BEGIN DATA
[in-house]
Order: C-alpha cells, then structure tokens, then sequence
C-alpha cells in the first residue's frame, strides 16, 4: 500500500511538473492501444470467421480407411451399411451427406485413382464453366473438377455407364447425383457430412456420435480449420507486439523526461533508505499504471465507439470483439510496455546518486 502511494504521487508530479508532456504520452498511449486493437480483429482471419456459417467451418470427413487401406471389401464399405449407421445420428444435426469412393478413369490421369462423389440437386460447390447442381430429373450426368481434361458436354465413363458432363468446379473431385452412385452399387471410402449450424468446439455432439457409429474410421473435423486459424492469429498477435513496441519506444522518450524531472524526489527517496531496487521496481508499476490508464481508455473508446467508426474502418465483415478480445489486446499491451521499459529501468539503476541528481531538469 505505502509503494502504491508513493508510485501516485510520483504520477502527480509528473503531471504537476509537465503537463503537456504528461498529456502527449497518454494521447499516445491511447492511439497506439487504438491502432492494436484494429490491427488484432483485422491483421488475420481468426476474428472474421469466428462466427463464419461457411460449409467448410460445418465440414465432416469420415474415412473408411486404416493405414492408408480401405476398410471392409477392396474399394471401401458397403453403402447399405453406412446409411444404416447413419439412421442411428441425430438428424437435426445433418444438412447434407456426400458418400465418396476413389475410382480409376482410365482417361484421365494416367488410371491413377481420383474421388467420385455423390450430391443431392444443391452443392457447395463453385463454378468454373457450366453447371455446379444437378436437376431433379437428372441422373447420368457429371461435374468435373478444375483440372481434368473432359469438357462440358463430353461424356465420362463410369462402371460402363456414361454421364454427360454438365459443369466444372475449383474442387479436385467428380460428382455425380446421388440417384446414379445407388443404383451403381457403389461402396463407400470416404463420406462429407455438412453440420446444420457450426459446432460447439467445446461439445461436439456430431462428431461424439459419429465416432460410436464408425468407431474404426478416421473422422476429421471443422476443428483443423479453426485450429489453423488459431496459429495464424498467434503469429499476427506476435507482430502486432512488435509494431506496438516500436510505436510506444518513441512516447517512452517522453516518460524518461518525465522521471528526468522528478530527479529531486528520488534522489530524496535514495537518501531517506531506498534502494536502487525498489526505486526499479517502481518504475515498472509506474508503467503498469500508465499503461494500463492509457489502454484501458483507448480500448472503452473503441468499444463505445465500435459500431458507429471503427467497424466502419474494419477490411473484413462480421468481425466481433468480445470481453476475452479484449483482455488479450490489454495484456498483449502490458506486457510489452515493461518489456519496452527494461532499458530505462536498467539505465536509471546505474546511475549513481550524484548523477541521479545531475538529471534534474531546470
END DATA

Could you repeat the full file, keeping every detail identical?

[in-house]
Order: C-alpha cells, then structure tokens, then sequence
C-alpha cells in the first residue's frame, strides 16, 4: 500500500511538473492501444470467421480407411451399411451427406485413382464453366473438377455407364447425383457430412456420435480449420507486439523526461533508505499504471465507439470483439510496455546518486 502511494504521487508530479508532456504520452498511449486493437480483429482471419456459417467451418470427413487401406471389401464399405449407421445420428444435426469412393478413369490421369462423389440437386460447390447442381430429373450426368481434361458436354465413363458432363468446379473431385452412385452399387471410402449450424468446439455432439457409429474410421473435423486459424492469429498477435513496441519506444522518450524531472524526489527517496531496487521496481508499476490508464481508455473508446467508426474502418465483415478480445489486446499491451521499459529501468539503476541528481531538469 505505502509503494502504491508513493508510485501516485510520483504520477502527480509528473503531471504537476509537465503537463503537456504528461498529456502527449497518454494521447499516445491511447492511439497506439487504438491502432492494436484494429490491427488484432483485422491483421488475420481468426476474428472474421469466428462466427463464419461457411460449409467448410460445418465440414465432416469420415474415412473408411486404416493405414492408408480401405476398410471392409477392396474399394471401401458397403453403402447399405453406412446409411444404416447413419439412421442411428441425430438428424437435426445433418444438412447434407456426400458418400465418396476413389475410382480409376482410365482417361484421365494416367488410371491413377481420383474421388467420385455423390450430391443431392444443391452443392457447395463453385463454378468454373457450366453447371455446379444437378436437376431433379437428372441422373447420368457429371461435374468435373478444375483440372481434368473432359469438357462440358463430353461424356465420362463410369462402371460402363456414361454421364454427360454438365459443369466444372475449383474442387479436385467428380460428382455425380446421388440417384446414379445407388443404383451403381457403389461402396463407400470416404463420406462429407455438412453440420446444420457450426459446432460447439467445446461439445461436439456430431462428431461424439459419429465416432460410436464408425468407431474404426478416421473422422476429421471443422476443428483443423479453426485450429489453423488459431496459429495464424498467434503469429499476427506476435507482430502486432512488435509494431506496438516500436510505436510506444518513441512516447517512452517522453516518460524518461518525465522521471528526468522528478530527479529531486528520488534522489530524496535514495537518501531517506531506498534502494536502487525498489526505486526499479517502481518504475515498472509506474508503467503498469500508465499503461494500463492509457489502454484501458483507448480500448472503452473503441468499444463505445465500435459500431458507429471503427467497424466502419474494419477490411473484413462480421468481425466481433468480445470481453476475452479484449483482455488479450490489454495484456498483449502490458506486457510489452515493461518489456519496452527494461532499458530505462536498467539505465536509471546505474546511475549513481550524484548523477541521479545531475538529471534534474531546470